Point of View in Photography

Objectives

  • To practice interpreting stories from pictures
  • To practice telling stories with pictures
  • To learn the SHOWeD framework

Materials

  • Four large pictures
  • Participants’ pictures
  • “Point of View Worksheet” handout (1 per participant)

Prepare Before

Post the large pictures around the room or on tables. Ask participants to each bring 3-5 pictures that they personally have taken or been in to share and analyze with the class.


Warm Up

Can you tell what someone is thinking or feeling just by looking at them?  What clues do they give you to show you what is happening?

Experience

Choose one picture from the photo bank that you are going to discuss as a group.  Project it or create a big enough image for everyone to easily see it. Ask participants what they first notice about this picture. Encourage participants to look closely at the photo and notice the details. Probe with the following questions:

  • If there is a person, what do you imagine the person or persons are thinking?  When might you have felt that way?
  • If there is not a person, what is this picture about?  What does this picture make you think about?  What does this picture make you feel?

As a group, discuss the answers to these questions and notice similarities and differences between people’s answers.

Everyone should get into pairs.  Display four pictures up around the room.  Pairs will rotate around the pictures, answering the “Point of View” sheet.  If you and your partner have different answers (and you probably will), write both answers down.  Don’t worry about spelling or grammar. Give enough time so that each group will rotate to at least two pictures.

If groups get stuck on the questions, add these questions:

  • Why do you think that is what is happening?
  • What about the person’s expression, their posture, their appearance makes you think that?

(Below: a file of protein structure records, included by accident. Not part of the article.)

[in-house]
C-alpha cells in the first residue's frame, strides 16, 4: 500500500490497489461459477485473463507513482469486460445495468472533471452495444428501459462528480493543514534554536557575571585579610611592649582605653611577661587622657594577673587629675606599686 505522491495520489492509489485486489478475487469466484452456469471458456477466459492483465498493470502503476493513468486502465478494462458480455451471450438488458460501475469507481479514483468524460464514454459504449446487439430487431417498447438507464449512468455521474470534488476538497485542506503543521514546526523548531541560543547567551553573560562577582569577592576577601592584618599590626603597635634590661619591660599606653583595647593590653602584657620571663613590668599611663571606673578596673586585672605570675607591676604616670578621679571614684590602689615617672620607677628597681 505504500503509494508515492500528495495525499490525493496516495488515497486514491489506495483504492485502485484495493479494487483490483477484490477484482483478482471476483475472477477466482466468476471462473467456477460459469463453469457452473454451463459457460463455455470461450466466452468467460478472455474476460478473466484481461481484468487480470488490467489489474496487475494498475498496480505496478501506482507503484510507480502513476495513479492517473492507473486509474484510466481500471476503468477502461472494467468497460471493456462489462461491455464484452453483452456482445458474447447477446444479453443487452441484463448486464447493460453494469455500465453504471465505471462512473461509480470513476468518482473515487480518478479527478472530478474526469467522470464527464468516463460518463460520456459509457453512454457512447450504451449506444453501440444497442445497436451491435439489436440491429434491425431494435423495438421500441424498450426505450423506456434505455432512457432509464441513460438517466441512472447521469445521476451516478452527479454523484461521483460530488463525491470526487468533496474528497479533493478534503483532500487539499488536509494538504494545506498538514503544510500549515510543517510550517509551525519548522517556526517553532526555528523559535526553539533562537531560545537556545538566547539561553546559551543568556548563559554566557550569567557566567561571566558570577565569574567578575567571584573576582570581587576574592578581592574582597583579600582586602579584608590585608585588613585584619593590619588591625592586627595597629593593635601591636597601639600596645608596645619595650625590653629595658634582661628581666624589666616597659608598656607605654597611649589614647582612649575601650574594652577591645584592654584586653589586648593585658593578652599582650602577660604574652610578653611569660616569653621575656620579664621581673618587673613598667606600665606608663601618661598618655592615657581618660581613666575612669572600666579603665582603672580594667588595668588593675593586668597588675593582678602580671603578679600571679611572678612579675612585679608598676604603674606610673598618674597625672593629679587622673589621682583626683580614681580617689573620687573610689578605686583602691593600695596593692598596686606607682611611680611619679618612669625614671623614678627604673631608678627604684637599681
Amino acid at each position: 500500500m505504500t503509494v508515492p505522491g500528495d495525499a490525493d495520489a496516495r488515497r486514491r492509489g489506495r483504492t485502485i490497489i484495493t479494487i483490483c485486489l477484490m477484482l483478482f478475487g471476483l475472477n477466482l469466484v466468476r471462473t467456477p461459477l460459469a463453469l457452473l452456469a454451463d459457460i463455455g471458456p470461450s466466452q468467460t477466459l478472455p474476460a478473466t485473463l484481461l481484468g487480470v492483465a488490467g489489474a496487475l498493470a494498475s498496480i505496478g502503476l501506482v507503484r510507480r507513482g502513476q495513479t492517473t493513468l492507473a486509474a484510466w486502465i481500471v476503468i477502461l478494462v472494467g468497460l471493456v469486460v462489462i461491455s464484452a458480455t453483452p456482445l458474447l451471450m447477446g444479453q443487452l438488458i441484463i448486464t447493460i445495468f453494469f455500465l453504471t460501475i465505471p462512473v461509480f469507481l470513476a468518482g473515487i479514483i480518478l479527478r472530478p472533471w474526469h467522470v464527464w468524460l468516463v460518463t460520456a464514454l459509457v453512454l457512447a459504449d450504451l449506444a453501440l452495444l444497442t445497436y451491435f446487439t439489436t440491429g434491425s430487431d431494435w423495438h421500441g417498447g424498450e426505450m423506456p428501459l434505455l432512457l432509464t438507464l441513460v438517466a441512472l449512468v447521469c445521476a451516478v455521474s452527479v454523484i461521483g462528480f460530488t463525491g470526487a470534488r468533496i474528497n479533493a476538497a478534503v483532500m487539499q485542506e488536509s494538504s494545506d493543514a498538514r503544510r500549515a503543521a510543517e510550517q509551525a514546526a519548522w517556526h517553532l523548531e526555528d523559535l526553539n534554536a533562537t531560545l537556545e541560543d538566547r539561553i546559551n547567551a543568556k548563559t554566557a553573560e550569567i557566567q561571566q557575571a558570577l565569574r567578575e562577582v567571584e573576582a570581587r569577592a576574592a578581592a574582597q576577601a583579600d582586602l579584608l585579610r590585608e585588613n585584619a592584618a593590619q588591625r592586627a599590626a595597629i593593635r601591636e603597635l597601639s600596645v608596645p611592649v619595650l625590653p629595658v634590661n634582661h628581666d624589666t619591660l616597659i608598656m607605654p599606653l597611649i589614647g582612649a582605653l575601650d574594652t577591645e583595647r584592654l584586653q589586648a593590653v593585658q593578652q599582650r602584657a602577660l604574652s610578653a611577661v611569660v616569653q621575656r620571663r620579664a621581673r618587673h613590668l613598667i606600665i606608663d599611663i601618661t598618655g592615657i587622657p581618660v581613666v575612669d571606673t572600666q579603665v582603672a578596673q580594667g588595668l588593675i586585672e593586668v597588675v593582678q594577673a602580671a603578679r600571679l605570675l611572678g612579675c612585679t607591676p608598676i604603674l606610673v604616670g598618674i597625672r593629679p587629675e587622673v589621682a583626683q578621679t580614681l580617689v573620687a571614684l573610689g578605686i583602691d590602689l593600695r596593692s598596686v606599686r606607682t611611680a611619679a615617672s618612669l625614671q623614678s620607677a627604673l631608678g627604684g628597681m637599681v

• If you have never been in this situation, what other situations might make you feel the same way?
  • Why would a photographer want to show this image?

For each image, have several pairs come forward and share their ideas.

Reflect

What did you think of how other people understood the pictures?  Did anything they said change your original opinion?  Did anything they said enhance your original opinion?  Could you connect to the emotion in the photo?  Why or why not?

Summarize

We are learning a framework for how to look at pictures, called SHOWeD.  This exercise takes us through the first stages of the process.

S: What’s the first thing you notice about this picture?  What do you See?

H: What story do you imagine the picture is telling? What’s Happening?

O: How does it make you feel or what does it make you think about? How does the story affect Our lives?

Demonstrate

Now we are going to practice on some pictures from our lives.   Select photos that participants brought in to repeat the process.  Participants may work individually or in pairs.  Put out 3-5 pictures, depending on time and current skill level of the group.  Each person/pair should fill out the “Point of View” worksheet for all pictures.   If they are writing about a picture that they brought in, then they can fill out the worksheet as they remember it (i.e., if they know what actually happened right before the picture was taken, they should write that).

Lead a group discussion about the pictures, looking for common themes between groups and any key differences.  If it is someone’s actual picture, emphasize that while their story is true, we aren’t trying to guess their truth since the author always has more context.  We are trying to see what a photo can show and what it can’t.

Review

What are the benefits of using a photo to tell a story?  What are the limitations?